1 min read.Updated: 09 Feb 2021, 07:55 AM ISTShijith Kunhitty
Common service centres, or CSCs, set up to deliver the government’s online services, are too far away and there is often little awareness about them, says a study
Only a tiny fraction of rural Indians have access to computers. The government has set up common service centres (CSCs) to give them access to online services such as filing tax returns, applying for passports, and updating Aadhaar details. But a study finds that residents in villages don’t use these centres much. The reasons include poor digital literacy, lack of awareness about the services, and the time and money it costs to travel to these centres.
The study’s authors, led by Sujeet Kumar Sharma of Indian Institute of Management, Tiruchirappalli, based their findings on interviews with 21 academics and industry experts as well as eight owners of CSCs.
Established in 2006 under the National e-Governance Plan, each rural CSC serves two to three villages. When a person travels to a CSC, they could lose a whole day for the journey and back, so they lose earnings if they are daily wage workers. They also lose money spending on their travel and meals, which deters them from using the CSCs more. The authors recommend setting up new centres through partnerships with private firms, so that there is at least one centre in each village.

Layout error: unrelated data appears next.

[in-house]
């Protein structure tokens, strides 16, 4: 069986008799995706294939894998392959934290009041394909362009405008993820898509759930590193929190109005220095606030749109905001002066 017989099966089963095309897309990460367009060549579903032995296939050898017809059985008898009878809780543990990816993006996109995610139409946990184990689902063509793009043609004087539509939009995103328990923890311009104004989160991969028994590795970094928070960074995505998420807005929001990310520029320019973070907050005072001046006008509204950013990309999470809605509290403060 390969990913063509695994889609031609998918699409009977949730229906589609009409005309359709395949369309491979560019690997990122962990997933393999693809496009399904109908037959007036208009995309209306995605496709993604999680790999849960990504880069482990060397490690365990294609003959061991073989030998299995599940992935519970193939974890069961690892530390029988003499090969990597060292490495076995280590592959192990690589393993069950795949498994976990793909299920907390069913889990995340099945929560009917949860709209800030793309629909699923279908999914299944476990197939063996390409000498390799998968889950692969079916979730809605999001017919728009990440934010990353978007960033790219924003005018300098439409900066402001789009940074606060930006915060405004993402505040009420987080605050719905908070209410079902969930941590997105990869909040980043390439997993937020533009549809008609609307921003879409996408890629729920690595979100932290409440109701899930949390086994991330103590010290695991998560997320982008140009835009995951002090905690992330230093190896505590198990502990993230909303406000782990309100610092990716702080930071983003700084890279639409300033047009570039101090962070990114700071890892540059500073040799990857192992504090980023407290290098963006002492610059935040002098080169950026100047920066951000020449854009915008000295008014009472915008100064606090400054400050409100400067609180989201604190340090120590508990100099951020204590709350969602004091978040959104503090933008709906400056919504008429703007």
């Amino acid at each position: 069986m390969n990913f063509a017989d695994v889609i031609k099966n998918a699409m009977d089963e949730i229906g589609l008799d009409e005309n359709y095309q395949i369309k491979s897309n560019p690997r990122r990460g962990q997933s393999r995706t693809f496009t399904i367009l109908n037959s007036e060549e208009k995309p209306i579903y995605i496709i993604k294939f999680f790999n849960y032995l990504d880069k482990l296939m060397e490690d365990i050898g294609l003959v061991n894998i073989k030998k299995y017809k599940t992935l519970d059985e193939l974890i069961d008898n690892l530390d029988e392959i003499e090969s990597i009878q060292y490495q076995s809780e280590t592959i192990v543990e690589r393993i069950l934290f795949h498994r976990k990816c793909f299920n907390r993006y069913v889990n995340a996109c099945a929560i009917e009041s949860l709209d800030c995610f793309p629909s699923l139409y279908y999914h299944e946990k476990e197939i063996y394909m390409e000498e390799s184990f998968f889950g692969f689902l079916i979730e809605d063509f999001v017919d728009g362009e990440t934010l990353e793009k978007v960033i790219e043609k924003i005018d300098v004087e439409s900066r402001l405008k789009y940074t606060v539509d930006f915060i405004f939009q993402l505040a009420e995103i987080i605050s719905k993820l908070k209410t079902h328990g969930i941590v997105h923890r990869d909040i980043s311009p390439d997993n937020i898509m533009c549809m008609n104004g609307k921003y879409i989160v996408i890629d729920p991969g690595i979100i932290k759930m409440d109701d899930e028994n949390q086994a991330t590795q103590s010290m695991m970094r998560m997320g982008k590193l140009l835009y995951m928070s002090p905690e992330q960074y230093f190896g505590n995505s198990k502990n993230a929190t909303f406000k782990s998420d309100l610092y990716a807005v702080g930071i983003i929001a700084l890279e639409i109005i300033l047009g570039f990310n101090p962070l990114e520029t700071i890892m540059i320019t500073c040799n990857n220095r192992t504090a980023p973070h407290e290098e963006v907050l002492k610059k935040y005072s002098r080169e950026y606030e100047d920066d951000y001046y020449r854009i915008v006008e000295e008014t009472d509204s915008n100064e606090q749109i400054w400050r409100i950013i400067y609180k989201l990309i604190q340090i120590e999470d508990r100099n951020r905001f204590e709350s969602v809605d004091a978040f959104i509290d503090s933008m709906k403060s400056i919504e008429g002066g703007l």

People also have little idea of the various e-services on offer at CSCs and how they can make their lives easier. Awareness can be created by putting up details of the services on notice boards near ration shops, where villagers come to get subsidized food.
Another issue is that residents in villages lack the digital literacy and skills needed to use the computers themselves. Sometimes operators running CSCs lack the training to assist villagers who come over. The authors recommend training programs be arranged for operators to help them serve citizens in a more informed way.